“The rationing of power in many of the colder parts of north China this winter has demonstrated that domestic production is currently falling well short of requirements this winter,” Pickard-Cambridge said.
“The power suppliers hardest hit are the coastal utilities in populous eastern China, which are far from China’s coal mines in the north and typically rely on imported coal.”
For coastal utilities, imported coal – including from Australia – is more accessible via ports than local coal from faraway Shanxi, Shaanxi and Inner Mongolia.
When it comes to coking coal, China has an even tougher challenge on its hands in diversifying from Australia, as few exporters have the calibre to provide both high volume and high quality.
“Only Mongolia has the scale to replace Australian coking coal by volume, but its lower quality does not make it a 100 per cent replacement,” said Chris Newman, ferrous markets manager at Argus Media Asia.
Navigate Commodities managing director Atilla Widnell said Australia’s coking coal was very hard to replace quality-wise.
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“Australian premium hard coking coals do have that X-factor when it comes to high coke strength after reaction, low volatile matter and ash content, which Chinese coke ovens need to blend with relatively inferior local coals,” he said.
Although not impossible, Mongolia would not replace Australia as China’s top coking coal supplier in the medium term, said Simington, from Wood Mackenzie.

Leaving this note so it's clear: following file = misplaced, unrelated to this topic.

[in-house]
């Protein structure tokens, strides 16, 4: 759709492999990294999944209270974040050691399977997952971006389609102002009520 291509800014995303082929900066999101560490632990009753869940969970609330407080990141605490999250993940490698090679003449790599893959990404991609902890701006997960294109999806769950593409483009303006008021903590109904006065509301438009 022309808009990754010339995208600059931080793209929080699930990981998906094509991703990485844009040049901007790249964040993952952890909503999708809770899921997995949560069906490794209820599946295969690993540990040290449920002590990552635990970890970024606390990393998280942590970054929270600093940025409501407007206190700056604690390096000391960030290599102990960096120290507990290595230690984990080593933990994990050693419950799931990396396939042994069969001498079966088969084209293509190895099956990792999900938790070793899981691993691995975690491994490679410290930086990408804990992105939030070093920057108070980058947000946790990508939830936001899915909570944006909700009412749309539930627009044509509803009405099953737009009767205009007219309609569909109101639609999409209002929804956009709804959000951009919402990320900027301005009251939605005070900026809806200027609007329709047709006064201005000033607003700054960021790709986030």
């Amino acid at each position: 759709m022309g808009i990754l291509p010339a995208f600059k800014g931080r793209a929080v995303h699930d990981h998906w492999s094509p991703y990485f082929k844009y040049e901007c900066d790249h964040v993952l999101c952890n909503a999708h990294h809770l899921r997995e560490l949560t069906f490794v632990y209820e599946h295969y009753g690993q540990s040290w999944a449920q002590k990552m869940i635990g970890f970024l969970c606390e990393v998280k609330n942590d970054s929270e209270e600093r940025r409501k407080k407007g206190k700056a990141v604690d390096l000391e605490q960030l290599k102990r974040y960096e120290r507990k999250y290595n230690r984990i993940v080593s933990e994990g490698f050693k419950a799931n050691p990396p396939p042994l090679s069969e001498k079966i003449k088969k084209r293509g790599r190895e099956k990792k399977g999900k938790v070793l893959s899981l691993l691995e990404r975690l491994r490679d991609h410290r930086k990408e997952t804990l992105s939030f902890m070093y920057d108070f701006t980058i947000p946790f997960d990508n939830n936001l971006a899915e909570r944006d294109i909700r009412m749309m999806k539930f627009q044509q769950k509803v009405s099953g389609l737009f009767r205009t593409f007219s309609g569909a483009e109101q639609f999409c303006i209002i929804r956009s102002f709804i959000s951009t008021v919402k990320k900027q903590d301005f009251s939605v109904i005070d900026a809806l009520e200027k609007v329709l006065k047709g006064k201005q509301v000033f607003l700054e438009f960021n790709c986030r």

The United States, Canada and Russia were unlikely to match Australia’s volume and quality either, Newman said.
“Much of US and Canadian supply is tied up in long-term contracts, and it is increasingly difficult to bring back idled mines … Russian imports are increasing, but it is mostly pulverised injection coal that is not used to make coke,” he said.
If China were to reshuffle its coking coal supplier list, analysts have warned something has to give – namely lower quality steel.
“Chinese metallurgical coke batteries and ovens and output will deteriorate over time without the use of Australian premium hard coking coals,” Widnell said. “This will no doubt have a deleterious impact on domestic steel production rates at a time of robust stimulus-fuelled consumption.”
In spite of the challenges, the issue of diversification itself might be less of an issue to China as strides towards reducing the use of coal, although most analysts said this would be a long term target.
“Dispensing with imported thermal coal is expected to be difficult within the next decade, given China’s projected economic growth and its existing consumption, so the need for Australian coal should remain if China wishes to contain coal costs,” Pickard-Cambridge said.
In its latest draft development strategy, the China National Coal Association proposed limiting the country’s total annual coal consumption to no more than 4.2 billion tonnes a year by 2025 and reducing the number of coal mines.
But it said coal would remain a core energy source for China in the years to come.
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The use of thermal coal would decline first, given the headway China had made in nuclear and gas power generation on its coast, said James Stevenson, global research lead for coal, metals and mining at IHS Markit.
“There is an overall move of the centre of gravity of coal-fired generation inland, where imports just don’t work economically,” he said. “So China’s need for thermal imports is going to decline anyway.”
But coking coal was a different ballgame, he said.
Even with steel production set to fall alongside the use of more scrap-based electric arc furnaces, Stevenson expects Chinese demand for coking coal, and thermal coal, to remain unabated for the next five to 10 years.
“China will import less thermal coal in 2030, and maybe it can accelerate that decline, but it’s unlikely that it could make 2022 look like what we expect 2030 to be.”